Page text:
Appellants finally contend that a private property owner has a First Amendment right not to be forced by the State to use his property as a forum for the speech of others.[9] They *86 state that in Wooley v. Maynard, 430 U. S. 705 (1977), this Court concluded that a State may not constitutionally require an individual to participate in the dissemination of an ideological *87 message by displaying it on his private property in a manner and for the express purpose that it be observed and read by the public. This rationale applies here, they argue, because the message of Wooley is that the State may not force an individual to display any message at all.

Wooley, however, was a case in which the government itself prescribed the message, required it to be displayed openly on appellee's personal property that was used "as part of his daily life," and refused to permit him to take any measures to cover up the motto even though the Court found that the display of the motto served no important state interest. Here, by contrast, there are a number of distinguishing factors. Most important, the shopping center by choice of its owner is not limited to the personal use of appellants. It is instead a business establishment that is open to the public to come and go as they please. The views expressed by members of the public in passing out pamphlets or seeking signatures for a petition thus will not likely be identified with those of the owner. Second, no specific message is dictated by the State to be displayed on appellants' property. There consequently is no danger of governmental discrimination for or against a particular message. Finally, as far as appears here appellants can expressly disavow any connection with the message by simply posting signs in the area where the speakers or handbillers stand. Such signs, for example, could disclaim any sponsorship of the message and could explain that the persons are communicating their own messages by virtue of state law.

Appellants also argue that their First Amendment rights have been infringed in light of West Virginia State Board of *88 Education v. Barnette, 319 U. S. 624 (1943), and Miami Herald Publishing Co. v. Tornillo, 418 U. S. 241 (1974). Barnette is inapposite because it involved the compelled recitation of a message containing an affirmation of belief. This Court held such compulsion unconstitutional because it "require[d] the individual to communicate by word and sign his acceptance" of government-dictated political ideas, whether or not he subscribed to them. 319 U. S., at 633. Appellants are not similarly being compelled to affirm their belief in any governmentally prescribed position or view, and they are free to publicly dissociate themselves from the views of the speakers or handbillers.

Tornillo struck down a Florida statute requiring a newspaper to publish a political candidate's reply to criticism previously published in that newspaper. It rests on the principle that the State cannot tell a newspaper what it must print. The Florida statute contravened this principle in that it "exact[ed] a penalty on the basis of the content of a newspaper." 418 U. S., at 256. There also was a danger in Tornillo that the statute would "dampe[n] the vigor and limi[t] the variety of public debate" by deterring editors from publishing controversial political statements that might trigger the application of the statute. Id., at 257. Thus, the statute was found to be an "intrusion into the function of editors." Id., at 258. These concerns obviously are not present here.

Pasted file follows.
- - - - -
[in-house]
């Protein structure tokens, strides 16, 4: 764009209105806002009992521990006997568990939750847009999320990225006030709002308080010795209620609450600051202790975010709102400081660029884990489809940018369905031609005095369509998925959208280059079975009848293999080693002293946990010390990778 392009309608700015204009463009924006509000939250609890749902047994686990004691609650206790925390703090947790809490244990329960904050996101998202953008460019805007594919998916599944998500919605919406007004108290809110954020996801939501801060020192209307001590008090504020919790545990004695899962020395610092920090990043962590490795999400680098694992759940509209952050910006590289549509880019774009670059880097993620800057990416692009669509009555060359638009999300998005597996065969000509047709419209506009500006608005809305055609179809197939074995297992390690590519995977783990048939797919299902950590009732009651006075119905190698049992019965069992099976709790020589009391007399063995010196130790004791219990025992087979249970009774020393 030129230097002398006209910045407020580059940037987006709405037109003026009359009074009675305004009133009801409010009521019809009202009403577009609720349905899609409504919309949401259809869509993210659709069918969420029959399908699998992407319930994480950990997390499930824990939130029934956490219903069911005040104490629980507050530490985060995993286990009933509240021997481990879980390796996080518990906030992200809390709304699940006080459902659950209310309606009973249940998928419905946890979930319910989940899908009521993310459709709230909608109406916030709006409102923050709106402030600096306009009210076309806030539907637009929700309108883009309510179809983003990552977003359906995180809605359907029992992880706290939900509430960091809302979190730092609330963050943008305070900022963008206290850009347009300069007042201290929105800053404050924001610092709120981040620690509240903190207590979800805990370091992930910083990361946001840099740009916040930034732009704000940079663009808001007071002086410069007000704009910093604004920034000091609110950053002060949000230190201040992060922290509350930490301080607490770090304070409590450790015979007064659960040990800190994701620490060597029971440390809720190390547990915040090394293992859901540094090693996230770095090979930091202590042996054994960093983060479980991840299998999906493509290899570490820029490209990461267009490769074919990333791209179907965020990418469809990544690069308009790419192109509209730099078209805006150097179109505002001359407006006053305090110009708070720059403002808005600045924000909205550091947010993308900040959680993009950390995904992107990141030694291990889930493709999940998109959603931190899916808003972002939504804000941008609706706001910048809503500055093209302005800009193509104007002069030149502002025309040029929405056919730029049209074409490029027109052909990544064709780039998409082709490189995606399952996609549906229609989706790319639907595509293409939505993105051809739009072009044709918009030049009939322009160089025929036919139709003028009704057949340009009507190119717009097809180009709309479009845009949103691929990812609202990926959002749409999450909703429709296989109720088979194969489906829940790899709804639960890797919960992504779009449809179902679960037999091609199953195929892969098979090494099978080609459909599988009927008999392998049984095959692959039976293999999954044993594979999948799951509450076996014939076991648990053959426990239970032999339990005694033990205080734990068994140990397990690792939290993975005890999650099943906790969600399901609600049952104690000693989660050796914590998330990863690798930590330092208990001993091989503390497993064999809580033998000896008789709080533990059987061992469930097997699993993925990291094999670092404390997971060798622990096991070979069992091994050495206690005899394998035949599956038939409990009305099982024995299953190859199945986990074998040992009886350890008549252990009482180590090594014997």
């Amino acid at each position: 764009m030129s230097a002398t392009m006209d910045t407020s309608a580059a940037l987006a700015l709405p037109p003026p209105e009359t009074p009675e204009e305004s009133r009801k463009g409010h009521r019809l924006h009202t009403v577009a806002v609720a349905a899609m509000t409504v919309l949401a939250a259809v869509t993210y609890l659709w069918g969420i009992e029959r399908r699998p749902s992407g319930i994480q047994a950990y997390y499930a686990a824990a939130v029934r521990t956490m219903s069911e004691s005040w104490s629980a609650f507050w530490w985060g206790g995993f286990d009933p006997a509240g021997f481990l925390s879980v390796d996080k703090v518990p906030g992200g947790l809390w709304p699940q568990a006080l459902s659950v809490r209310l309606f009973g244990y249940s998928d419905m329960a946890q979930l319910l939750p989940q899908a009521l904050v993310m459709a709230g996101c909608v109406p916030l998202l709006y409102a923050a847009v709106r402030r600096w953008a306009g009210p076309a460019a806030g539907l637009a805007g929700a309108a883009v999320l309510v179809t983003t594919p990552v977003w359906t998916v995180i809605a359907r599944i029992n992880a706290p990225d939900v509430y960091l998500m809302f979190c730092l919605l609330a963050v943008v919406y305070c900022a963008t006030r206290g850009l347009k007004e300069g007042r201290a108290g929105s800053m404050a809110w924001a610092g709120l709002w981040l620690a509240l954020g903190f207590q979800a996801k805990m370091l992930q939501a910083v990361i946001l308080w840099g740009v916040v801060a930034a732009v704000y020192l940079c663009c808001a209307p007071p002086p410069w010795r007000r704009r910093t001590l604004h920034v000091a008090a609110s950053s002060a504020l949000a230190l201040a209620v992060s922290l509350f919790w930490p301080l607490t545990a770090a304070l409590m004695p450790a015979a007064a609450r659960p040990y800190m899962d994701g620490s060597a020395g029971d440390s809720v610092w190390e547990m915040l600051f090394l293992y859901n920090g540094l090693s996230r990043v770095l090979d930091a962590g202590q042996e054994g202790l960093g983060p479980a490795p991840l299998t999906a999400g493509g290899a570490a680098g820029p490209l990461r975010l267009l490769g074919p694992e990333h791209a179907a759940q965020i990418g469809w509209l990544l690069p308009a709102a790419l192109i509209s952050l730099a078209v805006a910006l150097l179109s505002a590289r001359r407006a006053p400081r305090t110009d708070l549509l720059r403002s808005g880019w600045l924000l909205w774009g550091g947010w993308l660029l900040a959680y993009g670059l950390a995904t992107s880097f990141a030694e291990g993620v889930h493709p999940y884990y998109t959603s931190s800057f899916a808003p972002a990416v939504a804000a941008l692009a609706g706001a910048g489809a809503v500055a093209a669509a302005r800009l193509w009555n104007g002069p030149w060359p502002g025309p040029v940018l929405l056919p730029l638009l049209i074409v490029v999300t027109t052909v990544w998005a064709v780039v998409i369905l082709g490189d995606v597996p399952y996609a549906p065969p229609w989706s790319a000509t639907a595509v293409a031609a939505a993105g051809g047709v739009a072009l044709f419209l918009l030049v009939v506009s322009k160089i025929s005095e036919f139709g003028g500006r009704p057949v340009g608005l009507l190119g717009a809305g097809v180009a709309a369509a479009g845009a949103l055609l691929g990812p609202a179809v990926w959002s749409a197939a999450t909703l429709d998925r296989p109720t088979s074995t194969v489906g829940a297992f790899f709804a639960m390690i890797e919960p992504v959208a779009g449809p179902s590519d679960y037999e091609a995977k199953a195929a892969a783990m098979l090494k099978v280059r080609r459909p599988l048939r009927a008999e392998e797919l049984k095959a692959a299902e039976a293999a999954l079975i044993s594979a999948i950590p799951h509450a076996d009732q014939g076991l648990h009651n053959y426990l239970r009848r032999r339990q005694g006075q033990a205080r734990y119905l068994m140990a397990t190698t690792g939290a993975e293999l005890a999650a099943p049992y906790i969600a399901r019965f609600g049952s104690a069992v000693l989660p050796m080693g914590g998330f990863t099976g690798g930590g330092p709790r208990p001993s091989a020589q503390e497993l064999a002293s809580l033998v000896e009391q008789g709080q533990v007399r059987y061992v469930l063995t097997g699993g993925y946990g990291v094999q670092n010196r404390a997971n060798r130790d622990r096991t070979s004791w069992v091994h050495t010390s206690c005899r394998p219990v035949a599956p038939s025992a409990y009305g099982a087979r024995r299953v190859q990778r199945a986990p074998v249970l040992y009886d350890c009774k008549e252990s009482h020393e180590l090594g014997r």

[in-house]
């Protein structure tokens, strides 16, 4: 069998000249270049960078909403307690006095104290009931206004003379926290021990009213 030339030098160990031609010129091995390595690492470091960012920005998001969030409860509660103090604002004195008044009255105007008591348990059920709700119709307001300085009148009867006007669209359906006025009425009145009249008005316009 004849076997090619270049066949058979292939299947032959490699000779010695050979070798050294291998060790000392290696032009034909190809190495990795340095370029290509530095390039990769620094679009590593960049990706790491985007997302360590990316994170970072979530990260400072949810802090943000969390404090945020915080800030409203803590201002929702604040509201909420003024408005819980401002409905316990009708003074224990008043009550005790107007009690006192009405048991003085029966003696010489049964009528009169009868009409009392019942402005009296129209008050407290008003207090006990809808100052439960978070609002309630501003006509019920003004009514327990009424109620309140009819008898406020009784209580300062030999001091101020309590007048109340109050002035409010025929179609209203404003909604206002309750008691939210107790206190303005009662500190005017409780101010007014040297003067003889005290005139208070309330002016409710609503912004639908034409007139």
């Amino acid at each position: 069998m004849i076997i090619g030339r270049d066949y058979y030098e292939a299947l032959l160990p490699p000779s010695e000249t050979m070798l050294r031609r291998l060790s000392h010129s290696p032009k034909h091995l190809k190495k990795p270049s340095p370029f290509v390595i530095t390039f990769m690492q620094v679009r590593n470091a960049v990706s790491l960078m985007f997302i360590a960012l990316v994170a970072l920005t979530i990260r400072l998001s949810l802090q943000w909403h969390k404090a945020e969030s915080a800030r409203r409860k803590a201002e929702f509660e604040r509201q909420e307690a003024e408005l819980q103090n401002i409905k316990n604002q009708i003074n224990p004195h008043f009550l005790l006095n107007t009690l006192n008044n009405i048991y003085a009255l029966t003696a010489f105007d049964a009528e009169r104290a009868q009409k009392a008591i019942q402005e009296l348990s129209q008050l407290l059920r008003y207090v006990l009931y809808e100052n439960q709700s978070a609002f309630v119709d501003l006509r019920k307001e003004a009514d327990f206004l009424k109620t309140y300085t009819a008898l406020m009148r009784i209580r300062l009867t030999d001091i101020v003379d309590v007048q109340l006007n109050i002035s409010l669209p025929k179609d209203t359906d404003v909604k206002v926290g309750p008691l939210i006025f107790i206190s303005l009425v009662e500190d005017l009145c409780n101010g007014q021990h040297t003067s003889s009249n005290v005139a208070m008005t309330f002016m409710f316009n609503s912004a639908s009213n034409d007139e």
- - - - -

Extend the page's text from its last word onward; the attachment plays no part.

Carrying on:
We conclude that neither appellants' federally recognized property rights nor their First Amendment rights have been infringed by the California Supreme Court's decision recognizing a right of appellees to exercise state-protected rights of expression and petition on appellants' property. The judgment of the Supreme Court of California is therefore


MR. JUSTICE BLACKMUN joins the opinion of the Court except that sentence thereof, ante, at 84, which reads: "Nor *89 as a general proposition is the United States,as opposed to the several States, possessed of residual authority that enables it to define `property' in the first instance."


I join the opinion of the Court, but write separately to make a few additional points.


In Food Employees v. Logan Valley Plaza, 391 U. S. 308 (1968), this Court held that the First and Fourteenth Amendments prevented a state court from relying on its law of trespass to enjoin the peaceful picketing of a business enterprise located within a shopping center. The Court concluded that because the shopping center "serves as the community business block" and is open to the general public, "the State may not delegate the power, through the use of its trespass laws, wholly to exclude those members of the public wishing to exercise their First Amendment rights on the premises." Id., at 319. The Court rejected the suggestion that such an abrogation of the state law of trespass would intrude on the constitutionally protected property rights of shopping center owners. And it emphasized that the shopping center was open to the public and that reasonable restrictions on the exercise of communicative activity would be permitted. "[N]o meaningful claim to protection of a right of privacy can be advanced by respondents here. Nor on the facts of the case can any significant claim to protection of the normal business operation of the property be raised. Naked title is essentially all that is at issue." Id., at 324.